11 U.S. Code § 1501 - Purpose and scope of application

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(a) The purpose of this chapter is to incorporate the Model Law on Cross-Border Insolvency so as to provide effective mechanisms for dealing with cases of cross-border insolvency with the objectives of—
(1) cooperation between—
(A) courts of the United States, United States trustees, trustees, examiners, debtors, and debtors in possession; and
(B) the courts and other competent authorities of foreign countries involved in cross-border insolvency cases;
(2) greater legal certainty for trade and investment;
(3) fair and efficient administration of cross-border insolvencies that protects the interests of all creditors, and other interested entities, including the debtor;
(4) protection and maximization of the value of the debtor’s assets; and
(5) facilitation of the rescue of financially troubled businesses, thereby protecting investment and preserving employment.
(b) This chapter applies where—
(1) assistance is sought in the United States by a foreign court or a foreign representative in connection with a foreign proceeding;
(2) assistance is sought in a foreign country in connection with a case under this title;
(3) a foreign proceeding and a case under this title with respect to the same debtor are pending concurrently; or
(4) creditors or other interested persons in a foreign country have an interest in requesting the commencement of, or participating in, a case or proceeding under this title.
(c) This chapter does not apply to—
(1) a proceeding concerning an entity, other than a foreign insurance company, identified by exclusion in section 109 (b);
(2) an individual, or to an individual and such individual’s spouse, who have debts within the limits specified in section 109 (e) and who are citizens of the United States or aliens lawfully admitted for permanent residence in the United States; or
(3) an entity subject to a proceeding under the Securities Investor Protection Act of 1970, a stockbroker subject to subchapter III of chapter 7 of this title, or a commodity broker subject to subchapter IV of chapter 7 of this title.
(d) The court may not grant relief under this chapter with respect to any deposit, escrow, trust fund, or other security required or permitted under any applicable State insurance law or regulation for the benefit of claim holders in the United States.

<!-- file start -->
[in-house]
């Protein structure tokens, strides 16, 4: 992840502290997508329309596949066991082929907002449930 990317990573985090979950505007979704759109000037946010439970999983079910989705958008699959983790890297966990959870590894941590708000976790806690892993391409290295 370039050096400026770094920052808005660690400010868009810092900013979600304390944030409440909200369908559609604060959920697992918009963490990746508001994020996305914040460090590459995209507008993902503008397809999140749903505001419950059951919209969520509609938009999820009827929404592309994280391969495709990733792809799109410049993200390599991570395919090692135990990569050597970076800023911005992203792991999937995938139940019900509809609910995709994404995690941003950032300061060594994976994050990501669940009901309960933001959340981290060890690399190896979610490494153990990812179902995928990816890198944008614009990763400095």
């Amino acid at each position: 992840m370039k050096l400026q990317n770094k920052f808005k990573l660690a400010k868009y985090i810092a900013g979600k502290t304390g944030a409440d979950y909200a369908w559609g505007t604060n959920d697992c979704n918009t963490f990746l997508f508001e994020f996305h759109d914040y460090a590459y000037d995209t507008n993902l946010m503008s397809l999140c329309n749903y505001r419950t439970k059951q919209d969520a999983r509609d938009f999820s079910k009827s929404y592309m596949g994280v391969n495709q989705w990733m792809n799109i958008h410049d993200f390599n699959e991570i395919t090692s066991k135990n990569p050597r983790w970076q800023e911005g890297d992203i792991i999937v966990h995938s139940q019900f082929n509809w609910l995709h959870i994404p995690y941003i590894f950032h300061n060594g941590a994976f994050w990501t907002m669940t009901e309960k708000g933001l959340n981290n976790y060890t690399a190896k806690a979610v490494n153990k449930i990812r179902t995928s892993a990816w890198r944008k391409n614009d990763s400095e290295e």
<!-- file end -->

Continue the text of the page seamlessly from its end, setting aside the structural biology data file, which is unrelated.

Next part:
Source

(Added Pub. L. 109–8, title VIII, § 801(a),Apr. 20, 2005, 119 Stat. 135.)
References in Text

The Securities Investor Protection Act of 1970, referred to in subsec. (c)(3), is Pub. L. 91–598, Dec. 30, 1970, 84 Stat. 1636, as amended, which is classified generally to chapter 2B–1 (§ 78aaa et seq.) of Title 15, Commerce and Trade. For complete classification of this Act to the Code, see section 78aaa of Title 15 and Tables.
Prior Provisions

A prior section 1501,Pub. L. 95–598, Nov. 6, 1978, 92 Stat. 2652, related to applicability of chapter which provided a pilot program for a United States trustee system, prior to repeal by Pub. L. 99–554, title II, § 231,Oct. 27, 1986, 100 Stat. 3103.
Effective Date

Chapter effective 180 days after Apr. 20, 2005, and not applicable with respect to cases commenced under this title before such effective date, except as otherwise provided, see section 1501 ofPub. L. 109–8, set out as an Effective Date of 2005 Amendment note under section 101 of this title.

The table below lists the classification updates, since Jan. 3, 2012, for this section. Updates to a broader range of sections may be found at the update page for containing chapter, title, etc.

The most recent Classification Table update that we have noticed was Tuesday, August 13, 2013

An empty table indicates that we see no relevant changes listed in the classification tables. If you suspect that our system may be missing something, please double-check with the Office of the Law Revision Counsel.

11 USCDescription of ChangeSession YearPublic LawStatutes at Large

 

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